He was in his second year of McMaster’s Arts & Science Program, majoring in biology and unsure of his career direction. “I was an intellectually curious guy but couldn’t really focus,” says Alexander Cann a 1996 Artsci grad. “Then, music came along.”
Already an accomplished pianist at 19, Cann was asked to be musical director for a campus production of Sondheim’s A Little Night Music. That was so much fun, he musical-directed two more shows. He apprenticed with conductor Philip Sarabura and the McMaster University Choir. He completed two degrees in music from McGill, where he was chosen to study choral conducting with Julian Wachner. He founded a women’s choir and held positions at the Shaw Festival and Tapestry Opera.
“One experience led to another,” recalls Cann, now in his 10th season as artistic director of the Bach Elgar Choir, Hamilton’s renowned concert choir. He looks back on that seminal moment in his second year at Mac. “At the time, I thought, ‘That sounds kind of fun.’ I didn’t realize it would completely alter my professional existence!”
In April 2018, Pascal Adesina was finishing his first year at Mac and preparing to enter the Justice, Political Philosophy and Law program in September. He had been singing in the McMaster Gospel Choir, and they were looking for a new conductor in the fall.
“I was pretty much voluntold,” says Adesina with a smile. “But they knew part of me wanted to do it.” He acknowledges that the “slight tugging” of music had been getting stronger in recent years.
It’s easy to see why. Adesina started learning piano at five and guitar at eight, followed by six years of formal lessons. At 11, he convinced a musician at his church to teach him the drums. A milestone moment was playing guitar at age 14 during a concert on Christmas Day for some 1,700 people in his Mississauga church. Nowadays, Adesina is a guitarist in a band, he plays keys at church and he freelances at corporate events and weddings. “In my church music community, it separates the tens from the Jacks,” says Adesina of his ability to play multiple instruments.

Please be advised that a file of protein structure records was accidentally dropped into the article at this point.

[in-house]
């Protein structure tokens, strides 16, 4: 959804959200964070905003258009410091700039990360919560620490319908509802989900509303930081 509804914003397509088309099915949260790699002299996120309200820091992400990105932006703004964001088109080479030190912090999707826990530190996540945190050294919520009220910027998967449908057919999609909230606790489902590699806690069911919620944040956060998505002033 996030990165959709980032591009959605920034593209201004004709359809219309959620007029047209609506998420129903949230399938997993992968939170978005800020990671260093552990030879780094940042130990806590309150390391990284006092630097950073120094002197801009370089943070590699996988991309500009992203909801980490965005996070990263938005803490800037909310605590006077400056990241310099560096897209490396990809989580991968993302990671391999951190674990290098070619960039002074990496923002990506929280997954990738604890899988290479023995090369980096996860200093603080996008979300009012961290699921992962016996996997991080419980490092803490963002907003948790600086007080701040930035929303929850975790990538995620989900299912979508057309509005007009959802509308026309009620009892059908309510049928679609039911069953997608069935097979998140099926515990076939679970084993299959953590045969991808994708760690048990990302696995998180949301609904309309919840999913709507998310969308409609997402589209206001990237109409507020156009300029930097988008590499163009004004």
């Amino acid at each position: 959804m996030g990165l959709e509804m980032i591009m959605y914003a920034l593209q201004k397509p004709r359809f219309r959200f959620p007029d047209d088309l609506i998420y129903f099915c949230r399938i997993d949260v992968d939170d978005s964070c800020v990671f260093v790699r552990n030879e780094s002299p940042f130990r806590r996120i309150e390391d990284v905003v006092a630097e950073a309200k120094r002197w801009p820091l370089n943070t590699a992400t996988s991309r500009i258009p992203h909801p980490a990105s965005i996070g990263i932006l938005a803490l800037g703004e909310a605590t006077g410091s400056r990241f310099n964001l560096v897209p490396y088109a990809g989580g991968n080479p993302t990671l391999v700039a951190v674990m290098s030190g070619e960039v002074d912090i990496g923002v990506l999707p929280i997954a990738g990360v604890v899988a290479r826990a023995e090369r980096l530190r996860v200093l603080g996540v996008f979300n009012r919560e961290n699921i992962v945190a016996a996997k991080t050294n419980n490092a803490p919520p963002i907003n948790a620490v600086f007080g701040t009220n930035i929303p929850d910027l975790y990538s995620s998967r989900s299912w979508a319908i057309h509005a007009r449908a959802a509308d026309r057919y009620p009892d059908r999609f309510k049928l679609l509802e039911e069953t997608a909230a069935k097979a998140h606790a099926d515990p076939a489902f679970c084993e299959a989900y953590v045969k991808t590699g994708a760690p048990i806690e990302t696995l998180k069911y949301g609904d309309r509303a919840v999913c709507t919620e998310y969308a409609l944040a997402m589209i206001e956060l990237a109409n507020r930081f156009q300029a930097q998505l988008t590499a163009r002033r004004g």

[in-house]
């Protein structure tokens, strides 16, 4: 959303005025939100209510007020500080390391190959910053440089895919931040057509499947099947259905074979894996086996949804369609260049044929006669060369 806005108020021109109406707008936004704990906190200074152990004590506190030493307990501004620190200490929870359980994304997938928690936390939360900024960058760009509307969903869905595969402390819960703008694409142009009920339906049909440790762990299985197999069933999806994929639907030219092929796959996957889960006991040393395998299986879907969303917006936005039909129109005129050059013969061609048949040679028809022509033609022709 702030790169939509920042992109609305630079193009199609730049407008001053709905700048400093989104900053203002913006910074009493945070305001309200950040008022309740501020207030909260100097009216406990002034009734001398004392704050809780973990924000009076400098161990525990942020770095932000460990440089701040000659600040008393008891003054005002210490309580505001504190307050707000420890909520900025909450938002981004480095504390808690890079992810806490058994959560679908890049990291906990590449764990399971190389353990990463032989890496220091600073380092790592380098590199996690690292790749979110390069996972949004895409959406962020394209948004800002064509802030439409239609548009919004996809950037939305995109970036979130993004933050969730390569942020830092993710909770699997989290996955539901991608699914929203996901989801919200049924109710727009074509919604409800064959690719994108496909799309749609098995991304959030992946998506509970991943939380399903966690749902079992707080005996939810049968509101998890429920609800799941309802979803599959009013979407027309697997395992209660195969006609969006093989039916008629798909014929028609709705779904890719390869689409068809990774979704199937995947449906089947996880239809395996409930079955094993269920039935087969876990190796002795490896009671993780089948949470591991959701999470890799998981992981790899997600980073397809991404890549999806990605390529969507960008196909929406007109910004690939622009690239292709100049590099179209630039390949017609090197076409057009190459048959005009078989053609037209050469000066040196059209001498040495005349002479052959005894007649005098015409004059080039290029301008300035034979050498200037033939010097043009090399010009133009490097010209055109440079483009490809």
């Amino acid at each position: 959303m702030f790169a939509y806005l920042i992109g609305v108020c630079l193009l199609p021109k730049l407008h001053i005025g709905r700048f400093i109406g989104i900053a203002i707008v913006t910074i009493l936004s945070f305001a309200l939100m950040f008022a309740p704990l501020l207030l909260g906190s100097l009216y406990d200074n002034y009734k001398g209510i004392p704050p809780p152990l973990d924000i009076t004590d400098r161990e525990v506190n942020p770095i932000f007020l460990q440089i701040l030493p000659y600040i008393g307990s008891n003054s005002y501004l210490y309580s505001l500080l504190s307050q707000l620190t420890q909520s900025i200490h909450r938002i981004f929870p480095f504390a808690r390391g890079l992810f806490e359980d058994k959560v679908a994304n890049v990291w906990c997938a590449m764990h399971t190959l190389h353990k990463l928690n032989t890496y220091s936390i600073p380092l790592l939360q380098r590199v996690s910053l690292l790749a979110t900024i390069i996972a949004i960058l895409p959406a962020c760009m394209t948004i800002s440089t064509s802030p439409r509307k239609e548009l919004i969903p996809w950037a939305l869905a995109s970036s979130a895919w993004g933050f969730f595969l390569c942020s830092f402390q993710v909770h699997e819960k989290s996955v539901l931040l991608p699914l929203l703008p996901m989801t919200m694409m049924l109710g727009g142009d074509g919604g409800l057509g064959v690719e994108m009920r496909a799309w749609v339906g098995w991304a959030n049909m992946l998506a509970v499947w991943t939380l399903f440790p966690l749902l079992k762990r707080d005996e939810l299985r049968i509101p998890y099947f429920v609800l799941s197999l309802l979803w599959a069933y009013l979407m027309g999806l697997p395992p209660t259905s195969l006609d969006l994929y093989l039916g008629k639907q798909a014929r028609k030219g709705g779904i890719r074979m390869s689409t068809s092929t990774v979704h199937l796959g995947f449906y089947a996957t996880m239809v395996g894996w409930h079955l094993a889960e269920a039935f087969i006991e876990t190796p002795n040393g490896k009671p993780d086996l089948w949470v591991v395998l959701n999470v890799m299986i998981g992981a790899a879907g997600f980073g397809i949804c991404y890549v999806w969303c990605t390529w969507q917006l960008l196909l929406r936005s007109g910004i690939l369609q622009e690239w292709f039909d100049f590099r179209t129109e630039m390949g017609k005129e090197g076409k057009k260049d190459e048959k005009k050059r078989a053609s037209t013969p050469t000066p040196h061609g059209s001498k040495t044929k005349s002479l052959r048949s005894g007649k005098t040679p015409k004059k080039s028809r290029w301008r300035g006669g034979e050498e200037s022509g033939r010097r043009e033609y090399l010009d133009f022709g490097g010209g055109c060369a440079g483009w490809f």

“That’s inspiring,” says Cann. “That’s what Mozart did. He played keys and violin.”
Cann also notes the historical significance of musical communities. “This is what’s great about the gospel culture you’re part of, Pascal. If you look back in history, there are islands of musical cultures built around churches. It’s precious while it lasts.”
Cann points to the modern world: We buy music off the shelf or consume it on the radio and now the internet, rather than making our own music as humans have done for centuries. Ultimately, this has contributed to music’s low priority in the primary school curriculum, says Cann, who also completed a BEd from Western in 2009.
As for the role of a conductor, “it’s like nothing else,” says Cann. “It requires a certain moral strength of character to do it in a way that is respectful to others and that produces great music.”
Adesina knows that, for now, he will need to balance his time between music and his academic studies. “School is my number one priority, but I feel I have found that balance,” he says. “Directing the choir is an incredibly rewarding experience. I don’t see it as a binary ‘either-or’ thing.”
Cann agrees. “Music is something that you grow into and grow with. It will enrich you throughout your entire life.”
Written by Allyson Rowley. Photo by JD Howell.
Originally published in “MAC,” the university’s alumni magazine.